In a year when there’s a lot of important OS-level news for iOS, macOS, tvOS, and watchOS, such as cross-platform iOS/macOS development or a new Watch App Store, Apple might be especially unwilling to distract its developers’ attention from those initiatives. Revealing a new AR headset would be a huge distraction.
On the other hand, there’s little question that augmented reality will be a part of the WWDC presentation on the software side — that was pretty much the only new selling point for the just-announced seventh-generation iPod touch. It would also be both a natural and exciting segue for the attendees, as well as the millions of people who watch Apple’s events.
Based on recent reporting, the most likely scenario is that the headset will be an iPhone accessory, akin to the Apple Watch, which means that developers (and Apple) won’t have to do deep dives on a completely new AR-specific platform. There will still be plenty to learn about how the headset works and how developers will be able to add support for it to existing iPhone apps, but third-party support wouldn’t be as critical on day one. That makes a September unveiling, like the Apple Watch, at least as likely as WWDC, if not considerably more so.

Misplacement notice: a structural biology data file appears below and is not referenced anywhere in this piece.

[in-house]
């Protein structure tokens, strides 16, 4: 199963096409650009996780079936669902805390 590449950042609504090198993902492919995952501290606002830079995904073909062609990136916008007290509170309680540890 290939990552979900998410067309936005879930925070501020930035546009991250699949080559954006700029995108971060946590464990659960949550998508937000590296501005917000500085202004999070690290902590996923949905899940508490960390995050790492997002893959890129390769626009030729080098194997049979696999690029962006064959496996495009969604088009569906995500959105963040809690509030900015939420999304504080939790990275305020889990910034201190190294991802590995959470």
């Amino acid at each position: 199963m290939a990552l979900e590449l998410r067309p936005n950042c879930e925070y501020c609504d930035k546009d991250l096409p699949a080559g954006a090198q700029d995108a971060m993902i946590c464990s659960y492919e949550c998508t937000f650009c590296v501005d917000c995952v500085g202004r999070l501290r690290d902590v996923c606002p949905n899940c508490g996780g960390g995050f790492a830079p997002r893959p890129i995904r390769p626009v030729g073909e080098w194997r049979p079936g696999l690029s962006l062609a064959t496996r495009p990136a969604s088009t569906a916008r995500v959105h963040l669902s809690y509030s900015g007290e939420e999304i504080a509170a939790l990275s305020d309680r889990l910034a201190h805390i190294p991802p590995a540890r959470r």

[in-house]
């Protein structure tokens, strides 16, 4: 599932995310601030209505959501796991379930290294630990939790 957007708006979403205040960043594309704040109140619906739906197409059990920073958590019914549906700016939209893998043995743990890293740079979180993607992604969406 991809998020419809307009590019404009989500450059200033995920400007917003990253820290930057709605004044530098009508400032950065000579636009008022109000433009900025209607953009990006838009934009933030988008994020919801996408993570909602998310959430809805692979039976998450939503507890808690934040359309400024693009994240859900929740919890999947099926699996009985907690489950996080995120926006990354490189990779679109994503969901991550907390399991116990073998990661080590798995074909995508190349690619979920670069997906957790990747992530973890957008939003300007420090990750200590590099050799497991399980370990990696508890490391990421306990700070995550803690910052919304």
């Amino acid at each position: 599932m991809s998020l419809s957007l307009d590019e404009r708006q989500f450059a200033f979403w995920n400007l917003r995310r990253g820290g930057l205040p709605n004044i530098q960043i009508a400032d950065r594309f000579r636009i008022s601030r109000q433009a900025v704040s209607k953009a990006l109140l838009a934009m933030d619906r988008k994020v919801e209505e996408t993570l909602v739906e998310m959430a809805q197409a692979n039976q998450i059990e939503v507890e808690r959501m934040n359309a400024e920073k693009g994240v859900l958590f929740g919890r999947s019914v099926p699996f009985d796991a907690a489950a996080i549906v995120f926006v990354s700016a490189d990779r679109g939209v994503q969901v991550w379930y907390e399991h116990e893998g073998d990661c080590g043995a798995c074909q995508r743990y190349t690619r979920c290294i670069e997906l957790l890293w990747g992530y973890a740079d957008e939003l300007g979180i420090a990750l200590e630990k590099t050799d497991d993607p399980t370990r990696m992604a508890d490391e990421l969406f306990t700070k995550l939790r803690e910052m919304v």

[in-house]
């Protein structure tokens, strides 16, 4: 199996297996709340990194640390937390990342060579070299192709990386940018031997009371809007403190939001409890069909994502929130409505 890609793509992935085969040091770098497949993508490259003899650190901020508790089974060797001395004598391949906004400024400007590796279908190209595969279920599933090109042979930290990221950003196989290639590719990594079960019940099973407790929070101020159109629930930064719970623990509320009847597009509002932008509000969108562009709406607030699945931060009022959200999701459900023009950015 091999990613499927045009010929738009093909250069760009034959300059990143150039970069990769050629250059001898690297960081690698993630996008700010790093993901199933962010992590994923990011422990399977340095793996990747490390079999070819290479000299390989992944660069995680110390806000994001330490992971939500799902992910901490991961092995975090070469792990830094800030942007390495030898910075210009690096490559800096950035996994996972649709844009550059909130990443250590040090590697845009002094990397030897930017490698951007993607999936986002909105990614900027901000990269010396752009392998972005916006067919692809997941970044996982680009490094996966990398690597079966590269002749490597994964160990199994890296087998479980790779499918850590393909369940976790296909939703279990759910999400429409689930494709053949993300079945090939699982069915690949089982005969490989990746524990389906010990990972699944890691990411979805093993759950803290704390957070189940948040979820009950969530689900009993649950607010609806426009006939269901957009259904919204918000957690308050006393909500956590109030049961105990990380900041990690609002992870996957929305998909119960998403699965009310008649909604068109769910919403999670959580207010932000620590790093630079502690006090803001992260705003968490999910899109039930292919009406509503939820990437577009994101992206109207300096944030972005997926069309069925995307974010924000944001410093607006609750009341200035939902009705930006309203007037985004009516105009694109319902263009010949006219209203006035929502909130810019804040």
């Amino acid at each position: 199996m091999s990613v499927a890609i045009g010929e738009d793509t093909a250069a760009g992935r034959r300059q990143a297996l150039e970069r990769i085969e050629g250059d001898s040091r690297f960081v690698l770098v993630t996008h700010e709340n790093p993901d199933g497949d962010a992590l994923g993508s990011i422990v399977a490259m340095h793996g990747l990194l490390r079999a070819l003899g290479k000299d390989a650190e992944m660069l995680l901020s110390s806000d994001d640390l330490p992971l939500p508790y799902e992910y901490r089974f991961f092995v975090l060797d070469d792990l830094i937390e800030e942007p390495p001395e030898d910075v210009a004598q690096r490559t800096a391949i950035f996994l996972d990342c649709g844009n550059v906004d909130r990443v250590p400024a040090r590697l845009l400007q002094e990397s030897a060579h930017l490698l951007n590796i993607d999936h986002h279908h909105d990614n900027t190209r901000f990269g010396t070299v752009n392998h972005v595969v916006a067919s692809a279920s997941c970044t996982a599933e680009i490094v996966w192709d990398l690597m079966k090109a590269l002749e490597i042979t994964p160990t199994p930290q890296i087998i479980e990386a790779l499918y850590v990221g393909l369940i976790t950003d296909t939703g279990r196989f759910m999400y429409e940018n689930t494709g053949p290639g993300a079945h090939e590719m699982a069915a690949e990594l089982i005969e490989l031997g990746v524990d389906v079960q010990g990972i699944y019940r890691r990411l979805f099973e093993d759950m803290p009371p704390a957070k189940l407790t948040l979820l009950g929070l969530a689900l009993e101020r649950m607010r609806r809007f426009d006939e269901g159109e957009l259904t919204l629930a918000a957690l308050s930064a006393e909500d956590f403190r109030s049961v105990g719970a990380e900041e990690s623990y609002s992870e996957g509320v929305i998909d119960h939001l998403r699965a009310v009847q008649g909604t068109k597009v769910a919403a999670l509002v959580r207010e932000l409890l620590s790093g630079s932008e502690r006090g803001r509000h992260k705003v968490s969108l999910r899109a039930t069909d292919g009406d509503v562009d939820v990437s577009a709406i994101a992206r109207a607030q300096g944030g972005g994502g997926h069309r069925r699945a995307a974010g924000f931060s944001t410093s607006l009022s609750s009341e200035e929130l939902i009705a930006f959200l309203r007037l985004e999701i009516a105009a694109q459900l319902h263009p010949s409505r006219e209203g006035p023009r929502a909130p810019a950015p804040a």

What will the preview be like?
If the past is any guide, Apple will want to give the iGlasses a significant spotlight — probably more than the 15 minutes that HomePod received at the end of 2017’s WWDC keynote. The September 2014 Apple Watch preview took 45 minutes, and there’s every reason to think Apple would want that much time to explain and demonstrate new AR hardware, which will arguably be a harder sell than a smartwatch.
When Apple wanted to build excitement for the Watch, it structured the reveal event strategically. Coming an hour into the September event as “One More Thing,” it: